M.C. D'Arcy (1947) in The Mind and Heart of Love distinguishes between two loves, self-love which seeks power and is self-assertive, and sacrificial, self-giving love. The first type is like eros, and the second agape, but he regards them as companions. However D'Arcy then considers reason to be self-seeking and opposing agape, but reason can also seek the benefit of others. Conflicts between moral duties to others and self-interest produce many dilemmas, however, many philosophers, like Beauchamp and Childress (1994) say that those dilemmas are not moral dilemmas. I would disagree, and argue that self-interest or self-love, or selfishness, are inseparable from the principle of autonomy.

Within medical ethics, autonomy is often discussed with rights and the concept of informed consent. The theory of medical ethics of Thomas Percival (1803) focused on beneficence and non-maleficence and did not include autonomy or justice. Beneficence is doing what is best, and could be followed under autonomy or heteronomy (rule by another). Authority of an external kind may not always be counter to autonomy. There is also a difference between long term goals, for example intensive study needed for an education to quality one for a desired occupation, and the short term feeling of wanting to play with friends.

One of the basic applications of the Western principle of autonomy to bioethics is the idea of informed consent. There is debate over the definition of informed consent and its origin. Faden and Beauchamp (1986) define three conditions necessary for informed consent:

1) a patient or subject must agree to an intervention based on an understanding of (usually disclosed) relevant information.

2) consent must not be controlled by influences that would engineer the outcome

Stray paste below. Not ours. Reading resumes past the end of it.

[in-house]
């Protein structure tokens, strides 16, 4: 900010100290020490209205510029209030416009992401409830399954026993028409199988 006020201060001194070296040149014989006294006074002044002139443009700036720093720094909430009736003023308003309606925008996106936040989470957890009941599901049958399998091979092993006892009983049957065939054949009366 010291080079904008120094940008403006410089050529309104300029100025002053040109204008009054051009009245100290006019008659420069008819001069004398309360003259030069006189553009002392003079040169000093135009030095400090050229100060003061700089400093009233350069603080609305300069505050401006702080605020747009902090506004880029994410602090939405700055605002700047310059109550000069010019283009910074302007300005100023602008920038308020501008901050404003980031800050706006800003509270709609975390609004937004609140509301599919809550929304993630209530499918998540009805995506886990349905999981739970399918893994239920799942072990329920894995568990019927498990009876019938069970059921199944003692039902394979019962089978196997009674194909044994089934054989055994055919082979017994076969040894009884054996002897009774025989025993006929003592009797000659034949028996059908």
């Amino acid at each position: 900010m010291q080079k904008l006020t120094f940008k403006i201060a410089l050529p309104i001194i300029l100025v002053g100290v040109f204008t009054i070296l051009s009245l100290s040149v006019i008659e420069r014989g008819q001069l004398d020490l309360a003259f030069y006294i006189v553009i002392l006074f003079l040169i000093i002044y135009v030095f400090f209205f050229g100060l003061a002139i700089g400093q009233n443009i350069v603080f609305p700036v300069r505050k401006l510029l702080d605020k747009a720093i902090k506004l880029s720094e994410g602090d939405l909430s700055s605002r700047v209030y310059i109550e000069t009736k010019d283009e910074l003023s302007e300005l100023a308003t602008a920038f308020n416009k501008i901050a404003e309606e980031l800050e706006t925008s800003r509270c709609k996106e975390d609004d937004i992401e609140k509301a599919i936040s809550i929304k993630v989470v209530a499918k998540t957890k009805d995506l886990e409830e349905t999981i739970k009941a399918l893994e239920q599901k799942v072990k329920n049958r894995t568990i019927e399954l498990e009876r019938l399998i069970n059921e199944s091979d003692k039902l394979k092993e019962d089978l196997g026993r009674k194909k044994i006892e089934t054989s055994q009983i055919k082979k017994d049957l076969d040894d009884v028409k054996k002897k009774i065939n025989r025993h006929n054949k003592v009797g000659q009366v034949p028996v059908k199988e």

3) the consent must involve the intentional giving of permission for an intervention.

In addition to their study of informed consent there are two competing historical considerations of the emergence of the idea of informed consent. Martin Pernick (1982) concluded for the nineteenth century USA that "truth-telling and consent-seeking have long been part of an indigenous medical tradition, based on medical theories that taught that knowledge and autonomy had demonstrably beneficial effects on most patient's health". Legally many trace the concept back to the early twentieth century, to a 1914 court case with "informed choice" and consent. John Fletcher (1983) quoted court cases from 1941 but said the moral obligation of informed consent was clear before 1939. However, Jay Katz (1984) in a legal sense disagreed saying that judges have only briefly considered informed consent since 1957. Faden and Beauchamp (1986) consider the problem in historical interpretation is one of interpretation, but agree that the 1957 Salgo court case is the beginning of the strict legal concept. They found a paper including consent in the title was Purdy (1935), and one on truth-telling in 1930. They noted they did find more papers on consent in European medical journals in the 1930s and 1940s with 27 articles specifically on consent. Following the Nazi wartime atrocities the Nuremberg Code was formulated with clear protection to individual subjects of medical research.

While medical ethics was developed in ancient times, as seen in the survival of the Hippocratic Oath of the 3-5th century BC, it did not mention consent. However the Hippocratic Corpus does mention issues of truth-telling, with a dismissal of the concept, advising physicians it is best to "conceal most things from the patient, while you are attending to him ... turning his attention away from what is being done to him; ... revealing nothing of the patient's future or present condition" (Jones 1931). However one could argue that this may refer to the difficulty of predicting the outcome, and the fear of doctors who were competing for the custom of patients of being seen by the patient to not be able to properly predict the future. Many of the writings in the Corpus were on etiquette rather than medical ethics. Given that doctors were competing for patients those doctors who gave desired choices would have prospered if the social background sought that as a quality. At least some individuals may have done so.

In the 1767 English court case Slater v. Baker and Stapleton a patient who protested against unorthodox medical practice took doctors to court, and several witness doctors said that not only they disagreed with the method used, but that they would have sought the patient's consent (Faden and Beauchamp, 1986). The first case identified in the United States was 1889 (Pernick, 1982). There are cases of patient's refusing operations in 19th century USA, so we can ask what the situation was in other countries. Analysis of medical records of the Japanese 19th century doctor Hanaoka Seisyu, show informed consent given to women who faced masectomy for breast cancer.